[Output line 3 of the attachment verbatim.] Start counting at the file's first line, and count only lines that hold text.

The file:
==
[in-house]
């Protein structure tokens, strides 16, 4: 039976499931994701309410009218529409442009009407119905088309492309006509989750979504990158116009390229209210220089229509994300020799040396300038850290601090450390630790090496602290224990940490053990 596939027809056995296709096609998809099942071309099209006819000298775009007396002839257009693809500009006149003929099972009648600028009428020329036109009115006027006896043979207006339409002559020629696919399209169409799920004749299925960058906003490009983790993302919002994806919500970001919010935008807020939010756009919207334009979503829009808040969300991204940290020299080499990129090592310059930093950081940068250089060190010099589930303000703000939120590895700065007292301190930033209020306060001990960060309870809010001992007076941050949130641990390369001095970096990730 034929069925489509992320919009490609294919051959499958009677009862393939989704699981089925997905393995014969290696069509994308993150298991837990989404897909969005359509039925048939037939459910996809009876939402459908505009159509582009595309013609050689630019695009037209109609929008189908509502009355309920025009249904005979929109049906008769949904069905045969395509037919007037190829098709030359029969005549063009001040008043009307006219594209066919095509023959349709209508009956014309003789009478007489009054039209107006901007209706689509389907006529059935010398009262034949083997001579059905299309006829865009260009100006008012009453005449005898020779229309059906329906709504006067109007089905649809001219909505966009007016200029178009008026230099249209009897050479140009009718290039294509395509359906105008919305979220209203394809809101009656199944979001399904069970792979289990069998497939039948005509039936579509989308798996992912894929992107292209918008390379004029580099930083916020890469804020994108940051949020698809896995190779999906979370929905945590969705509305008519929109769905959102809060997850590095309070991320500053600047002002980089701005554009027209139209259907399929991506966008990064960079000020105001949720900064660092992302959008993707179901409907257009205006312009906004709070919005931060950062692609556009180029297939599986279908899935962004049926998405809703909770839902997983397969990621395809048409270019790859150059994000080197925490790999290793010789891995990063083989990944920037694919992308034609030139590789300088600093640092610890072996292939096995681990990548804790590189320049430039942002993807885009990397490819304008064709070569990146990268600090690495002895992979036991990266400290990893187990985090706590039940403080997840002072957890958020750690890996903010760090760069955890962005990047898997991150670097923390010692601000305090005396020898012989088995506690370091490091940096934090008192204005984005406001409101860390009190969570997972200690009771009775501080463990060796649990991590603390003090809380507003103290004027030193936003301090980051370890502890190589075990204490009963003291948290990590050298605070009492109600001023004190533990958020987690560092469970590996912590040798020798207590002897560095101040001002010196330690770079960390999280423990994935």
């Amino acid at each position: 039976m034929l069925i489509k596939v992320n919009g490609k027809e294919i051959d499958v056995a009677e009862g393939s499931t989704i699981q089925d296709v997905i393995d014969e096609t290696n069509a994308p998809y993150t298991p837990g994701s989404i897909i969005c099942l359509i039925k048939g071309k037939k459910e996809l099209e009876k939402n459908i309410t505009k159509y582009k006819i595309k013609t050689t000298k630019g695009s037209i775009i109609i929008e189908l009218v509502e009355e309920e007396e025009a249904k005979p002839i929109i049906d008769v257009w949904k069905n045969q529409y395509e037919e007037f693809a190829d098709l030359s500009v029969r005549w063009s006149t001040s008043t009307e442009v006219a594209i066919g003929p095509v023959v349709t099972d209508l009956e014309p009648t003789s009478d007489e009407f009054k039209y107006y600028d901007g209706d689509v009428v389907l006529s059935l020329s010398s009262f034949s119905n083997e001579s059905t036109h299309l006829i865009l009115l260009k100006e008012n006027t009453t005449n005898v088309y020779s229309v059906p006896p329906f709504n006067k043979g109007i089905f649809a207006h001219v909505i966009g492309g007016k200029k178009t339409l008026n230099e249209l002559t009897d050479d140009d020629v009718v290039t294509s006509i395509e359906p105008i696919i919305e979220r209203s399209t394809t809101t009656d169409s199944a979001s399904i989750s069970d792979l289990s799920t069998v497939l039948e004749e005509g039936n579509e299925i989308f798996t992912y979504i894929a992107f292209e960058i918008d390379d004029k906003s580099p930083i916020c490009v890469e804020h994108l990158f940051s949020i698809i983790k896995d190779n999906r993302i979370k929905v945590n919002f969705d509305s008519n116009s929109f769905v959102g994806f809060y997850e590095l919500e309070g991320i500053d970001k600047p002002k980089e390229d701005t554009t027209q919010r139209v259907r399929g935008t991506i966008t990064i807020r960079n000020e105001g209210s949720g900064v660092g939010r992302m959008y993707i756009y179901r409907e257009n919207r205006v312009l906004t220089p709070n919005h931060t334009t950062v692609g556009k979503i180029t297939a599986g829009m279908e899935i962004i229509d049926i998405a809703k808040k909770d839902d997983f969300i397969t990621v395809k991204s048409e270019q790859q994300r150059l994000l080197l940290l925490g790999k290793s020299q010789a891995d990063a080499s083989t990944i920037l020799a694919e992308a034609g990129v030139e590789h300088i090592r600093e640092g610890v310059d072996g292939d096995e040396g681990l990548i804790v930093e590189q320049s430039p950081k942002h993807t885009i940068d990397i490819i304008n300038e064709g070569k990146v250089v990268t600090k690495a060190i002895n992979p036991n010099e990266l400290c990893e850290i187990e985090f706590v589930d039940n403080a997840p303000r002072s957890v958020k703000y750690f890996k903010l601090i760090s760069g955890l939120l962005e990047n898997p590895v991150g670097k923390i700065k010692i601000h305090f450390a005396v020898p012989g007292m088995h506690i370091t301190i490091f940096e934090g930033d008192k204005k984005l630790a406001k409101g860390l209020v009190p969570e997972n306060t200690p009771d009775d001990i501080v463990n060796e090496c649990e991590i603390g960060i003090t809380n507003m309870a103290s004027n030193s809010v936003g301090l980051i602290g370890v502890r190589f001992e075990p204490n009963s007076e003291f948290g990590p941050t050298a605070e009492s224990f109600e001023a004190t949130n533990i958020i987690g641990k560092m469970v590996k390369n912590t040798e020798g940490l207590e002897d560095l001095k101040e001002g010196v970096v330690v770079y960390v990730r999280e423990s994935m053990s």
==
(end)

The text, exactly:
């Amino acid at each position: 039976m034929l069925i489509k596939v992320n919009g490609k027809e294919i051959d499958v056995a009677e009862g393939s499931t989704i699981q089925d296709v997905i393995d014969e096609t290696n069509a994308p998809y993150t298991p837990g994701s989404i897909i969005c099942l359509i039925k048939g071309k037939k459910e996809l099209e009876k939402n459908i309410t505009k159509y582009k006819i595309k013609t050689t000298k630019g695009s037209i775009i109609i929008e189908l009218v509502e009355e309920e007396e025009a249904k005979p002839i929109i049906d008769v257009w949904k069905n045969q529409y395509e037919e007037f693809a190829d098709l030359s500009v029969r005549w063009s006149t001040s008043t009307e442009v006219a594209i066919g003929p095509v023959v349709t099972d209508l009956e014309p009648t003789s009478d007489e009407f009054k039209y107006y600028d901007g209706d689509v009428v389907l006529s059935l020329s010398s009262f034949s119905n083997e001579s059905t036109h299309l006829i865009l009115l260009k100006e008012n006027t009453t005449n005898v088309y020779s229309v059906p006896p329906f709504n006067k043979g109007i089905f649809a207006h001219v909505i966009g492309g007016k200029k178009t339409l008026n230099e249209l002559t009897d050479d140009d020629v009718v290039t294509s006509i395509e359906p105008i696919i919305e979220r209203s399209t394809t809101t009656d169409s199944a979001s399904i989750s069970d792979l289990s799920t069998v497939l039948e004749e005509g039936n579509e299925i989308f798996t992912y979504i894929a992107f292209e960058i918008d390379d004029k906003s580099p930083i916020c490009v890469e804020h994108l990158f940051s949020i698809i983790k896995d190779n999906r993302i979370k929905v945590n919002f969705d509305s008519n116009s929109f769905v959102g994806f809060y997850e590095l919500e309070g991320i500053d970001k600047p002002k980089e390229d701005t554009t027209q919010r139209v259907r399929g935008t991506i966008t990064i807020r960079n000020e105001g209210s949720g900064v660092g939010r992302m959008y993707i756009y179901r409907e257009n919207r205006v312009l906004t220089p709070n919005h931060t334009t950062v692609g556009k979503i180029t297939a599986g829009m279908e899935i962004i229509d049926i998405a809703k808040k909770d839902d997983f969300i397969t990621v395809k991204s048409e270019q790859q994300r150059l994000l080197l940290l925490g790999k290793s020299q010789a891995d990063a080499s083989t990944i920037l020799a694919e992308a034609g990129v030139e590789h300088i090592r600093e640092g610890v310059d072996g292939d096995e040396g681990l990548i804790v930093e590189q320049s430039p950081k942002h993807t885009i940068d990397i490819i304008n300038e064709g070569k990146v250089v990268t600090k690495a060190i002895n992979p036991n010099e990266l400290c990893e850290i187990e985090f706590v589930d039940n403080a997840p303000r002072s957890v958020k703000y750690f890996k903010l601090i760090s760069g955890l939120l962005e990047n898997p590895v991150g670097k923390i700065k010692i601000h305090f450390a005396v020898p012989g007292m088995h506690i370091t301190i490091f940096e934090g930033d008192k204005k984005l630790a406001k409101g860390l209020v009190p969570e997972n306060t200690p009771d009775d001990i501080v463990n060796e090496c649990e991590i603390g960060i003090t809380n507003m309870a103290s004027n030193s809010v936003g301090l980051i602290g370890v502890r190589f001992e075990p204490n009963s007076e003291f948290g990590p941050t050298a605070e009492s224990f109600e001023a004190t949130n533990i958020i987690g641990k560092m469970v590996k390369n912590t040798e020798g940490l207590e002897d560095l001095k101040e001002g010196v970096v330690v770079y960390v990730r999280e423990s994935m053990s």